Massachusetts Governor Announces New Cybersecurity Program
The $300,000 program involves statewide workshops for municipalities to work with each other to bolster cybersecurity.
By Mary Markos
Massachusetts Gov. Charlie Baker announced a new program last week to help cities and towns develop strategies to prevent cyberattacks.
The more capable the public realm becomes, the greater the challenges and the greater the risks associated with trust," Baker said. "We need to do things to help."
Baker unveiled a $300,000 program involving statewide workshops for municipalities to work with each other to bolster cybersecurity, which will be managed by the MassCyberCenter at the MassTech Collaborative, during a capstone event for the state's third Cybersecurity Forum during the first Massachusetts Cybersecurity Week.
The governor painted a futuristic picture of smart buildings, autonomous cars and smart communities that aren't too far away, adding that the state needs to be ready.
"We have a long way to go in the public sector to digitize our assets. I don't think that's a really big surprise to anybody in this room," Baker said Thursday, addressing a group of 200 executives from the private, public, and R&D sectors during an event at the State House.
"It is important that our commonwealth is prepared to tackle the challenges faced by cybersecurity threats and I am proud we are at the forefront of this critical issue," Senate President Karen Spilka said. "As founder and former chair of the TechHub Caucus, I learned firsthand how collaboration between the tech sector and government helps inform better policy. I look forward to that partnership continuing as we work together to address and raise awareness about how we can best protect our public and private sectors."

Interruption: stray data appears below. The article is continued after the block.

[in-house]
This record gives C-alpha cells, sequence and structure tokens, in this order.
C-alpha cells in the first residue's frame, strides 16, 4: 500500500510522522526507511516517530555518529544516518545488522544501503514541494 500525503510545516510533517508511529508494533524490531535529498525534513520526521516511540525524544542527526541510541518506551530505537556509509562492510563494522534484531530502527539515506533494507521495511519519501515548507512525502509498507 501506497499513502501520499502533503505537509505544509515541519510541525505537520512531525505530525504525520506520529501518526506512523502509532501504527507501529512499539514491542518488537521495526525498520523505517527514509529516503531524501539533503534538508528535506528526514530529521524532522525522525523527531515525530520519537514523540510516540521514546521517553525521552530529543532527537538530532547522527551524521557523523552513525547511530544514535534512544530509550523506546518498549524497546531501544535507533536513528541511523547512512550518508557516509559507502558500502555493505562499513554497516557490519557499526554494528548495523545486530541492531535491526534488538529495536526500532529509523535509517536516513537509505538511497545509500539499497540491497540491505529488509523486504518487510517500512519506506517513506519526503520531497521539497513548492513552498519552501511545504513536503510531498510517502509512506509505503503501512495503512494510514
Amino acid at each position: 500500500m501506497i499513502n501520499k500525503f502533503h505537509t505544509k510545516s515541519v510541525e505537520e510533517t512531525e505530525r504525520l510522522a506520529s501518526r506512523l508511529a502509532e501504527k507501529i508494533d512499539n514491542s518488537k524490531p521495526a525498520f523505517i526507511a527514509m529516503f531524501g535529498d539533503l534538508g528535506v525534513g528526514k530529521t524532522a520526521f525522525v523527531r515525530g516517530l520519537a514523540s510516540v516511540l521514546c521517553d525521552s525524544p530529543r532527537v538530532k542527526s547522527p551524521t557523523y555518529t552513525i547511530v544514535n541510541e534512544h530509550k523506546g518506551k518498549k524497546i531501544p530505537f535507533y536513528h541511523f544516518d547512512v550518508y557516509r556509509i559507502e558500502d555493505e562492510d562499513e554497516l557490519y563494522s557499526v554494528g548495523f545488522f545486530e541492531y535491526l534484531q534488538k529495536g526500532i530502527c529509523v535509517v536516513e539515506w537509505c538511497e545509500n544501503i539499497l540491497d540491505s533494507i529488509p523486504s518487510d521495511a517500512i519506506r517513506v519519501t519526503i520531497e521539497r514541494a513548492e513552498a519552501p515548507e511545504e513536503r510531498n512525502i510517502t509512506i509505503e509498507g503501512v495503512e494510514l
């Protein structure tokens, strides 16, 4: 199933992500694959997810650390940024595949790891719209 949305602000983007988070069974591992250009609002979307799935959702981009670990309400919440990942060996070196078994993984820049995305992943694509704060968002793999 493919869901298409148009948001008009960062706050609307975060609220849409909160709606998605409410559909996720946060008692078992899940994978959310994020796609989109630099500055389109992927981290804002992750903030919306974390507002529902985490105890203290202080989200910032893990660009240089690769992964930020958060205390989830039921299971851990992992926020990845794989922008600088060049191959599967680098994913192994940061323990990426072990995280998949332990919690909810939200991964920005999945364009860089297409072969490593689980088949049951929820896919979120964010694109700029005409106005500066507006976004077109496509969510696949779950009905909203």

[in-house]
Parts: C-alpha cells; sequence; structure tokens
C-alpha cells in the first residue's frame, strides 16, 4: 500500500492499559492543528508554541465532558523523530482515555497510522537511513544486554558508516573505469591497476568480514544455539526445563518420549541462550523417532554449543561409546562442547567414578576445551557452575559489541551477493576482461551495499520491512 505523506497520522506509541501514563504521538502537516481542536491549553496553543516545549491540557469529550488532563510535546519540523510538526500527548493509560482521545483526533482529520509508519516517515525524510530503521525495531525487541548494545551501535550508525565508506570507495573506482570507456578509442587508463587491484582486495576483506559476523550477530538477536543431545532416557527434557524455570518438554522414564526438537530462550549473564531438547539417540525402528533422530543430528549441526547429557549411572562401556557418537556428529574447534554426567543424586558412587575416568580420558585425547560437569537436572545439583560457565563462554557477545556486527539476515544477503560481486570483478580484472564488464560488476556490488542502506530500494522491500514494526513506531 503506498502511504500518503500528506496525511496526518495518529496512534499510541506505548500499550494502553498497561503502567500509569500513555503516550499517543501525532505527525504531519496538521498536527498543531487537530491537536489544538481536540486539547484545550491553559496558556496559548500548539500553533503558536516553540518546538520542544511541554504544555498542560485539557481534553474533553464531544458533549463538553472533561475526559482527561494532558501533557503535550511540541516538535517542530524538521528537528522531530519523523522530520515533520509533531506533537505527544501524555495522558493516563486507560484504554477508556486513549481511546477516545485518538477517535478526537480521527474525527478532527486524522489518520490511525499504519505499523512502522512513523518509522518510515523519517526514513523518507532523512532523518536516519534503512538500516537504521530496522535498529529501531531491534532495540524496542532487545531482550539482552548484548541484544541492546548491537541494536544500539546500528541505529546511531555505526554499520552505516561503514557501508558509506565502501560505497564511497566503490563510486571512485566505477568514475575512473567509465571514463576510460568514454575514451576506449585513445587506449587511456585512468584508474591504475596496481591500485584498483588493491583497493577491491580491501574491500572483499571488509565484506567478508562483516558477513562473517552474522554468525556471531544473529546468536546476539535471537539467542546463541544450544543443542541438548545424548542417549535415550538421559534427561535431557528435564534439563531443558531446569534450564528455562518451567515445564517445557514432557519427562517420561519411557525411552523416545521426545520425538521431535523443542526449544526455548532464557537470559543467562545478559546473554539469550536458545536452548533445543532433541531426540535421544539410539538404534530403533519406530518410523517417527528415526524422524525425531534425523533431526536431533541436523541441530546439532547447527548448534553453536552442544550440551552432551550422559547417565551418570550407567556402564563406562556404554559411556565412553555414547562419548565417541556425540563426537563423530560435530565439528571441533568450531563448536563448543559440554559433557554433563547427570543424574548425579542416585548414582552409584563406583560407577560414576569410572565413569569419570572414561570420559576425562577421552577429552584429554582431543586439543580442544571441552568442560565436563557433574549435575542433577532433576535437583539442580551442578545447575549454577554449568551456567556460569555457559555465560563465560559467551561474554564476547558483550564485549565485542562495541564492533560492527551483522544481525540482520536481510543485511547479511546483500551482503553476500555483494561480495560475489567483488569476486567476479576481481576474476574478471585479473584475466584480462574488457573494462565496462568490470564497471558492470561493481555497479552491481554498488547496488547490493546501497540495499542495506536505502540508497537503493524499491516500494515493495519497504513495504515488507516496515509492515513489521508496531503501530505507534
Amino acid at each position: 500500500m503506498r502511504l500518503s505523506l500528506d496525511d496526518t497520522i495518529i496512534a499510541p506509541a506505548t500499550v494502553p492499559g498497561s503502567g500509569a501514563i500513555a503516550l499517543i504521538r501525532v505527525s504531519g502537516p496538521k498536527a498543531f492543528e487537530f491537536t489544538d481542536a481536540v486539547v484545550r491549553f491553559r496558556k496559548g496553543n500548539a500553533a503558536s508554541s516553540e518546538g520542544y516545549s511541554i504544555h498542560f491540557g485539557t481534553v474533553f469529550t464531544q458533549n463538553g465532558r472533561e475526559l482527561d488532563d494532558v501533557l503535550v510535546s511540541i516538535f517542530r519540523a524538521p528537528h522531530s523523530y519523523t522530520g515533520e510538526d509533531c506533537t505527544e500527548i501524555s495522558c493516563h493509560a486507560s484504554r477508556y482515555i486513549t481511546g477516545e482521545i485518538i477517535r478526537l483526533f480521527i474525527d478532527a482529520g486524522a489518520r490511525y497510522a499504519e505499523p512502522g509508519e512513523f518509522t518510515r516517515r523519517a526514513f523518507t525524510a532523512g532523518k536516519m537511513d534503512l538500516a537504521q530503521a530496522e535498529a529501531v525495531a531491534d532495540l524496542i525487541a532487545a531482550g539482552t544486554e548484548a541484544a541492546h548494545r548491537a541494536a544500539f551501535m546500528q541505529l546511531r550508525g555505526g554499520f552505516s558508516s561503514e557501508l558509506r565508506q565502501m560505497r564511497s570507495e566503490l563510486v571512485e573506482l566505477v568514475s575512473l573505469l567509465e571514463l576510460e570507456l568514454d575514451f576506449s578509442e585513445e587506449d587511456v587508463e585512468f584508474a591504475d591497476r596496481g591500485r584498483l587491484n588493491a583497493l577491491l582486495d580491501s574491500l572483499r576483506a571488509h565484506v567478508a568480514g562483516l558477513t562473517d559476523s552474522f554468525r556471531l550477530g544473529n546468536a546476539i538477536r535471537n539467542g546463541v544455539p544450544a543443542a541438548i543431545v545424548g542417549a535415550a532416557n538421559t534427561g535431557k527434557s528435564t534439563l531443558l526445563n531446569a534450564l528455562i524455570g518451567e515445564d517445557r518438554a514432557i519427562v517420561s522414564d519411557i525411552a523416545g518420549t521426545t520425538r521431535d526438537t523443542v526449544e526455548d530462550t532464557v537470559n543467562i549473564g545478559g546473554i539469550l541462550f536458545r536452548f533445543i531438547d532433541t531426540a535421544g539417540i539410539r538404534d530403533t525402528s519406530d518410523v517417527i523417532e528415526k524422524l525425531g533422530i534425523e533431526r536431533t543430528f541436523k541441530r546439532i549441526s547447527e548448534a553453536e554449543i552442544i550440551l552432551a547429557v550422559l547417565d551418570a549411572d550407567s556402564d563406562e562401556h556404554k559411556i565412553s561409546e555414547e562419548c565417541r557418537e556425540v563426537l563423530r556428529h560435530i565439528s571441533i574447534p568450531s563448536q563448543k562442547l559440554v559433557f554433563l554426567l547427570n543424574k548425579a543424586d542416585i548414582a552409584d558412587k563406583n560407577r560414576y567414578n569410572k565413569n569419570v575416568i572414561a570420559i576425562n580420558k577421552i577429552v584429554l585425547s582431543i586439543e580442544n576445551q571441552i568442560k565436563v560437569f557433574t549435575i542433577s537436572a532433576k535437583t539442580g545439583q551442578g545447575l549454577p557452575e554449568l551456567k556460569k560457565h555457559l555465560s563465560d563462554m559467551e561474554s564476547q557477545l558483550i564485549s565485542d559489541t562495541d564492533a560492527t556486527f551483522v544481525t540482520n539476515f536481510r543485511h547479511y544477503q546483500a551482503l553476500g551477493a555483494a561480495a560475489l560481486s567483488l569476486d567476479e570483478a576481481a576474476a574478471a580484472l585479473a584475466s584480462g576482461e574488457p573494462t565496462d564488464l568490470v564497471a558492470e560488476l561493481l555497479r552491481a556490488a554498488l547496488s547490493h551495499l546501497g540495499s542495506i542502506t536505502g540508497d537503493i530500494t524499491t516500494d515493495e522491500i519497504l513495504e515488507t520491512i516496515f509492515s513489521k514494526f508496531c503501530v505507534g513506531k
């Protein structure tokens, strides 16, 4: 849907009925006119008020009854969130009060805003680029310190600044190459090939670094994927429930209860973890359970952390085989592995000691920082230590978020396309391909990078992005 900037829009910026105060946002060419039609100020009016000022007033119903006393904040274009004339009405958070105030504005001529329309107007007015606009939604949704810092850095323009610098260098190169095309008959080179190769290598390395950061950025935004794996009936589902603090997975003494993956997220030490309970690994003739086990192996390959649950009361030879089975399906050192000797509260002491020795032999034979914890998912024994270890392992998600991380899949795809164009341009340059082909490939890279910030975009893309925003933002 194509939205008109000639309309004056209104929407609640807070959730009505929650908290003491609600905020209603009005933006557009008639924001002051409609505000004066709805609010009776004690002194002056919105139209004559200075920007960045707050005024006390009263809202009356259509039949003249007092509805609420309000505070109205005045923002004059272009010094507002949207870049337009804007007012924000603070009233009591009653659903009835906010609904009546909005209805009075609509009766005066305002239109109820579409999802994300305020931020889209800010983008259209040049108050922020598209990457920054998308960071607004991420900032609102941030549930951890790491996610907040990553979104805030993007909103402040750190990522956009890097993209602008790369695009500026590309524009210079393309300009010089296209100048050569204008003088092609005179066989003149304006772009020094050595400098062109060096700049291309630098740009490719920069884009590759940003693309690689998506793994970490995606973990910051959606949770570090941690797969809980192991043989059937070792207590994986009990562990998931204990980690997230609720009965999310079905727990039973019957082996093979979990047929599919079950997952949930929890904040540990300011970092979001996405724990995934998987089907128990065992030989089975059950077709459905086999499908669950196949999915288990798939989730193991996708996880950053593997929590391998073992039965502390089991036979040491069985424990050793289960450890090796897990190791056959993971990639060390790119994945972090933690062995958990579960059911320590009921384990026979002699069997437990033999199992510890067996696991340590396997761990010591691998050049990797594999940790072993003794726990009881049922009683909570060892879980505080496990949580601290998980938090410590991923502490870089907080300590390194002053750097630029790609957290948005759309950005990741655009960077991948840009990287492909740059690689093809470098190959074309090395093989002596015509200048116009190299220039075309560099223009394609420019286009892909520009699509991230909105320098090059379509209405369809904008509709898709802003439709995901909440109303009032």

The funding from the MassCyberCenter at MassTech will complement a parallel program the center and cyber-focused state agencies are working on with the National Governors Association, which in July announced that Massachusetts was one of seven states selected for a cybersecurity planning workshop.
Officials noted progress on three grant programs that were announced during last year's forum aimed at reducing the gap of 9,000 open cybersecurity jobs that exist in the state. The update included highlights on the program at Bay Path University, which has students provide cyber audits to small businesses in Western Massachusetts, working in close partnership with a local IT services company, Paragus Strategic IT.
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